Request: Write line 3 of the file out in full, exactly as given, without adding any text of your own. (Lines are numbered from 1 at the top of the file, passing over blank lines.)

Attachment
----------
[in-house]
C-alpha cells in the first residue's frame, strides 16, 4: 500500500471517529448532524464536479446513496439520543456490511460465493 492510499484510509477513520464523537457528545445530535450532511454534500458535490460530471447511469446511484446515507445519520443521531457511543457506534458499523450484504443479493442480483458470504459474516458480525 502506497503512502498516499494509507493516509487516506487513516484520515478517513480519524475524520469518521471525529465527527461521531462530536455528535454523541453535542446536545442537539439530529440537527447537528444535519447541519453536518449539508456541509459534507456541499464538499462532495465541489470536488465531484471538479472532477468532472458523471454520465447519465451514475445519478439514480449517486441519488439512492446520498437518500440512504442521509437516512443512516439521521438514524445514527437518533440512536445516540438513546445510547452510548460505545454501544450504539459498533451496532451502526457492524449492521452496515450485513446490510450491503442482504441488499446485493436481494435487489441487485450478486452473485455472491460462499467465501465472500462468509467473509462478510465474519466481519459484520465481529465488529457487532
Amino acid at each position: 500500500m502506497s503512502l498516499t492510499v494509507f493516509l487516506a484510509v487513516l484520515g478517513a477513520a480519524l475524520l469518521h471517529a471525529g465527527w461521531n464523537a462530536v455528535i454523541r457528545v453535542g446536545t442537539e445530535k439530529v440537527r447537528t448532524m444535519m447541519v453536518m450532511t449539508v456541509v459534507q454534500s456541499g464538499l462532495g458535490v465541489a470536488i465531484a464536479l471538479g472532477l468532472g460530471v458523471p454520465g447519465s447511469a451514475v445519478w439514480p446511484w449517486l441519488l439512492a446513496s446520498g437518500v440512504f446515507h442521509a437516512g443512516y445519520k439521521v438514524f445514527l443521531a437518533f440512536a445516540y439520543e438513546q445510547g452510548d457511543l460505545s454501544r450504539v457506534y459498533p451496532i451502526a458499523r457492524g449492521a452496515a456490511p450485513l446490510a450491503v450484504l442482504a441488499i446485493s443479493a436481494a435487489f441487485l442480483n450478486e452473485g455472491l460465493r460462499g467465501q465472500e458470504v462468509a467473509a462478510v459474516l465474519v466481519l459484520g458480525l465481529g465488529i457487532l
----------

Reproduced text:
Amino acid at each position: 500500500m502506497s503512502l498516499t492510499v494509507f493516509l487516506a484510509v487513516l484520515g478517513a477513520a480519524l475524520l469518521h471517529a471525529g465527527w461521531n464523537a462530536v455528535i454523541r457528545v453535542g446536545t442537539e445530535k439530529v440537527r447537528t448532524m444535519m447541519v453536518m450532511t449539508v456541509v459534507q454534500s456541499g464538499l462532495g458535490v465541489a470536488i465531484a464536479l471538479g472532477l468532472g460530471v458523471p454520465g447519465s447511469a451514475v445519478w439514480p446511484w449517486l441519488l439512492a446513496s446520498g437518500v440512504f446515507h442521509a437516512g443512516y445519520k439521521v438514524f445514527l443521531a437518533f440512536a445516540y439520543e438513546q445510547g452510548d457511543l460505545s454501544r450504539v457506534y459498533p451496532i451502526a458499523r457492524g449492521a452496515a456490511p450485513l446490510a450491503v450484504l442482504a441488499i446485493s443479493a436481494a435487489f441487485l442480483n450478486e452473485g455472491l460465493r460462499g467465501q465472500e458470504v462468509a467473509a462478510v459474516l465474519v466481519l459484520g458480525l465481529g465488529i457487532l